We write and talk about movies that we care about, and sometimes ones we don't care about too much. You can find reviews, a podcast and features on some of our favorite, least favorite and most thought provoking movies here. We do this because it's fun, so we hope it's fun for you, too.  

"Tomb Raider" boasts strong lead but is let down behind the camera

"Tomb Raider" boasts strong lead but is let down behind the camera

Going back to the roots of a famous character is Hollywood’s bread and butter in 2018. The Marvel Cinematic Universe didn’t invent the origin story, hell, it was already nearly perfected by the time “Iron Man” blasted into theaters in 2008. But if “Tomb Raider” proved anything, it’s that the origin story is one nut that’s tough to crack. 

While Alicia Vikander proved up to the task of bringing Lara Croft to the big screen, none of the credited writers, nor director Roar Uthaug (“The Wave”) did their homework. Perhaps that’s because a great origin story requires more than a great hero or heroine — if needs a terrific supporting cast, something “Tomb Raider” sorely lacks. 

The film ostensibly rests (is cradled by? Too much?) the father-daughter relationship of Lara and Richard Croft, to the point that “Tomb Raider” opens with a monologue from Dominic West. That’s a strong narrative decision, but it’s undercut, as much of the film is, by a flimsy screenplay. That’s a recurring problem in the film, from every conversation between father and daughter, to Walton Goggins monosyllablic bad guy, to Daniel Wu’s underserved sidekick. 

There’s just nothing here to fill in the gaps of Lara’s character. That’s a huge problem in a film that’s supposed to be all about those gaps. It wouldn’t really matter so much that these characters are window dressing to Lara’s badass if she was already the Croft we expect her to be — but she’s not. In fact, she’s not all that heroic at times, which is, I think, the point of the film.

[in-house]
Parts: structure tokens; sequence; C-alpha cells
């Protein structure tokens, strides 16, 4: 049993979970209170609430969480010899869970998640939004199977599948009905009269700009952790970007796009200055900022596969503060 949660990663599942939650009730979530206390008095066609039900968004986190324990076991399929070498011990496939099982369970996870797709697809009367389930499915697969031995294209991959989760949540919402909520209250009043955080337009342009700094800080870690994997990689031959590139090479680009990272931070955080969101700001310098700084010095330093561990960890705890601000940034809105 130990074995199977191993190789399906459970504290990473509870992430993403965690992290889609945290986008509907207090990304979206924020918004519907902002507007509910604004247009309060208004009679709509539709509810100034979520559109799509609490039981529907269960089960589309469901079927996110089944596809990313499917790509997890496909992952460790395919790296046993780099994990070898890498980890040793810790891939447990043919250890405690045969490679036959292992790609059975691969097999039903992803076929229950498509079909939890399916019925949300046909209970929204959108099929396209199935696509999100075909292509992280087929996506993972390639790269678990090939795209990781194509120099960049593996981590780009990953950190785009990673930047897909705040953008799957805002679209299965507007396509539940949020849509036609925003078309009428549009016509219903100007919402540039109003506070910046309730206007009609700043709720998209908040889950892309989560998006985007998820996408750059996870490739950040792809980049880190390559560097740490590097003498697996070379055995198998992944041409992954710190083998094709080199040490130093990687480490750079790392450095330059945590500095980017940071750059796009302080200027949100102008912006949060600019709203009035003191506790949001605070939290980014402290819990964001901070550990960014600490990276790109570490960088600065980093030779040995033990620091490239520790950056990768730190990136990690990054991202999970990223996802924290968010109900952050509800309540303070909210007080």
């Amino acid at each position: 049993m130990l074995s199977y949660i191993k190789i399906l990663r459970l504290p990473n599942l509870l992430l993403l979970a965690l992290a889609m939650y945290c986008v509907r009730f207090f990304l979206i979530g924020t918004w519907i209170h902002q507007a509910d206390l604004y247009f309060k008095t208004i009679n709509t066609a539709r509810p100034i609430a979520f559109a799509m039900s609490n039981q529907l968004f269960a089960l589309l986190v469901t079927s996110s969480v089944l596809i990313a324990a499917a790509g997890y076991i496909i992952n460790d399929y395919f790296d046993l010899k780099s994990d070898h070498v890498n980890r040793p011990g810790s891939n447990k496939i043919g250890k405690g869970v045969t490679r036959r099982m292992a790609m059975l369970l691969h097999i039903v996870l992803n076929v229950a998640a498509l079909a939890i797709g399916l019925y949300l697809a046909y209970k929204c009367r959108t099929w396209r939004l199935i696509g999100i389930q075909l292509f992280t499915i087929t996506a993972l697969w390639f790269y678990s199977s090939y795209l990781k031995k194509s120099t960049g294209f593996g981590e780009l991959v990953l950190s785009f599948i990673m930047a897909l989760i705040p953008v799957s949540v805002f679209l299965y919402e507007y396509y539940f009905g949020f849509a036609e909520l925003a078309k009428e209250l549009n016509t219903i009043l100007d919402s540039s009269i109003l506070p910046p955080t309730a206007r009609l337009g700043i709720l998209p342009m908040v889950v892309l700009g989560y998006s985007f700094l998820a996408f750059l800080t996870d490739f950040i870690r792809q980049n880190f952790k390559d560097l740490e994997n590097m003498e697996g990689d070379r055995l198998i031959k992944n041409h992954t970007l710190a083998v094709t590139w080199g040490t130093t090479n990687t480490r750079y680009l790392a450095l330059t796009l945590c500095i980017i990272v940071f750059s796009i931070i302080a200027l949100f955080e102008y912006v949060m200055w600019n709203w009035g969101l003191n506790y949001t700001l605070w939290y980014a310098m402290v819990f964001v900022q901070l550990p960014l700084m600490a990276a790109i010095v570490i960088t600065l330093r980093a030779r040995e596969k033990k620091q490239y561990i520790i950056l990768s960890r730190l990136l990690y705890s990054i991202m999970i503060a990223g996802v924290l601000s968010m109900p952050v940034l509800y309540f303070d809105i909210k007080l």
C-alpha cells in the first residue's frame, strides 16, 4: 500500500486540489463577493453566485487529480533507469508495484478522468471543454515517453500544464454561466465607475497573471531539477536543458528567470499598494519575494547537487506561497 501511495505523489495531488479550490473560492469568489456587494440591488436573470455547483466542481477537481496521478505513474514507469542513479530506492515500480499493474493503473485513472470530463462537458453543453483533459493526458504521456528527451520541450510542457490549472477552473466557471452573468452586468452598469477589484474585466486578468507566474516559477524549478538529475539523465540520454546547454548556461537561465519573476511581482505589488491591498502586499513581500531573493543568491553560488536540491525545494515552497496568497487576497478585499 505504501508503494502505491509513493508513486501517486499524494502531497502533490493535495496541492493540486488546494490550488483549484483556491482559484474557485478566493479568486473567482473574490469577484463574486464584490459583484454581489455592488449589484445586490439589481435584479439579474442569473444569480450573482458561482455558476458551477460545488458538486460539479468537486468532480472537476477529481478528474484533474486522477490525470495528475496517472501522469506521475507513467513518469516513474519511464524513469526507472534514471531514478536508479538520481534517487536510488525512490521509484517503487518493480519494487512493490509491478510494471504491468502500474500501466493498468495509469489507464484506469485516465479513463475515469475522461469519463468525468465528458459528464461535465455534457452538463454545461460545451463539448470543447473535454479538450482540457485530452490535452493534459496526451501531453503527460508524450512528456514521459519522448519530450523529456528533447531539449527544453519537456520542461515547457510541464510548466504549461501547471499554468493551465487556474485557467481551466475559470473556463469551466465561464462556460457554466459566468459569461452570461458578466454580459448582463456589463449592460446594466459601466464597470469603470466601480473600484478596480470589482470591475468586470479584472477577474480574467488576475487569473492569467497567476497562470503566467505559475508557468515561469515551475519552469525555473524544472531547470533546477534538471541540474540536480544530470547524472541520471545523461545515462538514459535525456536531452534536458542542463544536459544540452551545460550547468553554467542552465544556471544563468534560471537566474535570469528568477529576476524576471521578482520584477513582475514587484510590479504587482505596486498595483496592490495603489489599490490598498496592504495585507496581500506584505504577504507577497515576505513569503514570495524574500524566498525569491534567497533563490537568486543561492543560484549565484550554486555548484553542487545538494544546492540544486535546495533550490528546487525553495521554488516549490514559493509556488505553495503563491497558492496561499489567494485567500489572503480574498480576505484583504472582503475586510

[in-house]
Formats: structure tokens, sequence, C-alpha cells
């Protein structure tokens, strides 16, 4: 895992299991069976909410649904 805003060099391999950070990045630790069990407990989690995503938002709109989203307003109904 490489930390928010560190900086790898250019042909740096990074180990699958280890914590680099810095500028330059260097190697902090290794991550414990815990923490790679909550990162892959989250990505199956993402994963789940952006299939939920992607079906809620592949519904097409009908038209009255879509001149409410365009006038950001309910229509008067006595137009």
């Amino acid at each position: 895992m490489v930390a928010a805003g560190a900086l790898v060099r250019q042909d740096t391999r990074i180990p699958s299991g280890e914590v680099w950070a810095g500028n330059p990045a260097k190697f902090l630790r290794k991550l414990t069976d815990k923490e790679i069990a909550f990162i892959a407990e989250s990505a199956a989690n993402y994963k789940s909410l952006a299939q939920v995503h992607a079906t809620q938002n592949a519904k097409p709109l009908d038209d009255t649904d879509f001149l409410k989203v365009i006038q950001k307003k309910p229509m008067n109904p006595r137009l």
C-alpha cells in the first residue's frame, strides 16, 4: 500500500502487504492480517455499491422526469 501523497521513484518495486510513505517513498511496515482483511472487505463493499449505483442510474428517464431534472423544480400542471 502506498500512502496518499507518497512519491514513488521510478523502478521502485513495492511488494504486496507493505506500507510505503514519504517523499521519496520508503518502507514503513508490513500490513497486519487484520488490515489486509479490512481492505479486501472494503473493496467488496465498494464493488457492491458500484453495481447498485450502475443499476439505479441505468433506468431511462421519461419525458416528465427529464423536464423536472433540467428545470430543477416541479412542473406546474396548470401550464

At times that works, thanks to Vikander’s wry smile and good humor. She’s a great choice for the part, and with a better writer and director this might be a better movie. From a plot standpoint, it’s easy to see why this film got put into production with a nearly $100-million budget. But there are puzzling decisions made with Lara’s character that undercut the overall objective of the film. 

If the goal is to present Lara as a novice adventurer, fair enough; but we’re to believe someone overwhelmingly intelligent flew across the world without enough linguistic ability to ask how to find the only person she needed to find? After presenting Lara as a street-smart, bike-riding, kickboxer earlier in the film, it seems odd to suddenly portray her as so naive. That inconsistency doesn’t work when the film is all about setting the tone for a character. 

And this is where the supporting cast comes into play. Think of the best origin story you’ve seen and odds are it features a great supporting cast. That’s because the star of the show leans on those characters and grows from them in meaningful ways. In “Tomb Raider,” Lara’s conversations and interactions with her father never reach those heights because the script doesn’t allow them to — and that’s a shame. A movie that wanted to be “The Last Crusade” was let down by the writer’s room. 

That shouldn’t be reason to abandon ship. There’s enough good in the film to press on with Vikander and try again — this time with a better script and a better director. Mediocre men get a thousand chances in Hollywood. A franchise with an incredibly talented woman as its face should get at least one more. 

"Unsane" gives just enough as Foy shines

"Unsane" gives just enough as Foy shines

"Thoroughbreds" offers emotional complexity and a call for self awareness

"Thoroughbreds" offers emotional complexity and a call for self awareness